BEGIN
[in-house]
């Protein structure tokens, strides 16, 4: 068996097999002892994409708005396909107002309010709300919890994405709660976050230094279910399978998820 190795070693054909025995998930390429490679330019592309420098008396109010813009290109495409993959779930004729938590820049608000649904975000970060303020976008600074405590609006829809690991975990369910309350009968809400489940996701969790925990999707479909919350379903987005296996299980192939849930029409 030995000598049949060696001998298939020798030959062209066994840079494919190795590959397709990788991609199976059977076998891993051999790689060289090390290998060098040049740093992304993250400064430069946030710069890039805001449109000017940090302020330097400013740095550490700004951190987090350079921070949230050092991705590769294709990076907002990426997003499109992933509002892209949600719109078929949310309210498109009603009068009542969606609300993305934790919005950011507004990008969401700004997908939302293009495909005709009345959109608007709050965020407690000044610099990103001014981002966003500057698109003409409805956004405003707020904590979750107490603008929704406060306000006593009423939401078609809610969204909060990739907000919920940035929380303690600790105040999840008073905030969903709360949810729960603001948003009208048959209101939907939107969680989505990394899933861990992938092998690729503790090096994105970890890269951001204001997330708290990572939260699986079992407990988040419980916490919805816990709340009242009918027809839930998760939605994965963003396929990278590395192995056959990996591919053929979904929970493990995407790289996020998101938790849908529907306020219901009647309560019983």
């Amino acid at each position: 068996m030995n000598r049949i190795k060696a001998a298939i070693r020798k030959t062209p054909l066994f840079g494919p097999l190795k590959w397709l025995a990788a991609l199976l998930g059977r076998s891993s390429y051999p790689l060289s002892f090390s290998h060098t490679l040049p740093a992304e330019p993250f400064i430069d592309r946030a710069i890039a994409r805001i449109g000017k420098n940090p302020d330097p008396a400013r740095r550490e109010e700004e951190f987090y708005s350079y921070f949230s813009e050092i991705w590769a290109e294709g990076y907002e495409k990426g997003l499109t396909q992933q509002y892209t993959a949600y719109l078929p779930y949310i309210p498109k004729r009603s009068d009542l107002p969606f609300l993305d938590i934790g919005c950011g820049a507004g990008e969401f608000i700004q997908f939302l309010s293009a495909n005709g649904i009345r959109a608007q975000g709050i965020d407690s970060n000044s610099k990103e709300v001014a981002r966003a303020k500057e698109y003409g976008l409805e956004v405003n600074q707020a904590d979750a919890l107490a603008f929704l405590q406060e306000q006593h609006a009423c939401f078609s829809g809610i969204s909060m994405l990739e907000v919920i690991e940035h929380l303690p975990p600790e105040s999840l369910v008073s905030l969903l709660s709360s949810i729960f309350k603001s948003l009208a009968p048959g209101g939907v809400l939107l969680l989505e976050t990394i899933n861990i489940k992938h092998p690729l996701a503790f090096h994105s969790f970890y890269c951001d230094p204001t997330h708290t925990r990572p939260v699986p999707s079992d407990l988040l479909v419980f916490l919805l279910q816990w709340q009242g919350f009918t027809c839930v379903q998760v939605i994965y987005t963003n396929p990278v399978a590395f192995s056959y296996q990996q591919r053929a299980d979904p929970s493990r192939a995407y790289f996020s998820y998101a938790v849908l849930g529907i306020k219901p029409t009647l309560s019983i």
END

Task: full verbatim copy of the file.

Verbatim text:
[in-house]
């Protein structure tokens, strides 16, 4: 068996097999002892994409708005396909107002309010709300919890994405709660976050230094279910399978998820 190795070693054909025995998930390429490679330019592309420098008396109010813009290109495409993959779930004729938590820049608000649904975000970060303020976008600074405590609006829809690991975990369910309350009968809400489940996701969790925990999707479909919350379903987005296996299980192939849930029409 030995000598049949060696001998298939020798030959062209066994840079494919190795590959397709990788991609199976059977076998891993051999790689060289090390290998060098040049740093992304993250400064430069946030710069890039805001449109000017940090302020330097400013740095550490700004951190987090350079921070949230050092991705590769294709990076907002990426997003499109992933509002892209949600719109078929949310309210498109009603009068009542969606609300993305934790919005950011507004990008969401700004997908939302293009495909005709009345959109608007709050965020407690000044610099990103001014981002966003500057698109003409409805956004405003707020904590979750107490603008929704406060306000006593009423939401078609809610969204909060990739907000919920940035929380303690600790105040999840008073905030969903709360949810729960603001948003009208048959209101939907939107969680989505990394899933861990992938092998690729503790090096994105970890890269951001204001997330708290990572939260699986079992407990988040419980916490919805816990709340009242009918027809839930998760939605994965963003396929990278590395192995056959990996591919053929979904929970493990995407790289996020998101938790849908529907306020219901009647309560019983």
């Amino acid at each position: 068996m030995n000598r049949i190795k060696a001998a298939i070693r020798k030959t062209p054909l066994f840079g494919p097999l190795k590959w397709l025995a990788a991609l199976l998930g059977r076998s891993s390429y051999p790689l060289s002892f090390s290998h060098t490679l040049p740093a992304e330019p993250f400064i430069d592309r946030a710069i890039a994409r805001i449109g000017k420098n940090p302020d330097p008396a400013r740095r550490e109010e700004e951190f987090y708005s350079y921070f949230s813009e050092i991705w590769a290109e294709g990076y907002e495409k990426g997003l499109t396909q992933q509002y892209t993959a949600y719109l078929p779930y949310i309210p498109k004729r009603s009068d009542l107002p969606f609300l993305d938590i934790g919005c950011g820049a507004g990008e969401f608000i700004q997908f939302l309010s293009a495909n005709g649904i009345r959109a608007q975000g709050i965020d407690s970060n000044s610099k990103e709300v001014a981002r966003a303020k500057e698109y003409g976008l409805e956004v405003n600074q707020a904590d979750a919890l107490a603008f929704l405590q406060e306000q006593h609006a009423c939401f078609s829809g809610i969204s909060m994405l990739e907000v919920i690991e940035h929380l303690p975990p600790e105040s999840l369910v008073s905030l969903l709660s709360s949810i729960f309350k603001s948003l009208a009968p048959g209101g939907v809400l939107l969680l989505e976050t990394i899933n861990i489940k992938h092998p690729l996701a503790f090096h994105s969790f970890y890269c951001d230094p204001t997330h708290t925990r990572p939260v699986p999707s079992d407990l988040l479909v419980f916490l919805l279910q816990w709340q009242g919350f009918t027809c839930v379903q998760v939605i994965y987005t963003n396929p990278v399978a590395f192995s056959y296996q990996q591919r053929a299980d979904p929970s493990r192939a995407y790289f996020s998820y998101a938790v849908l849930g529907i306020k219901p029409t009647l309560s019983i």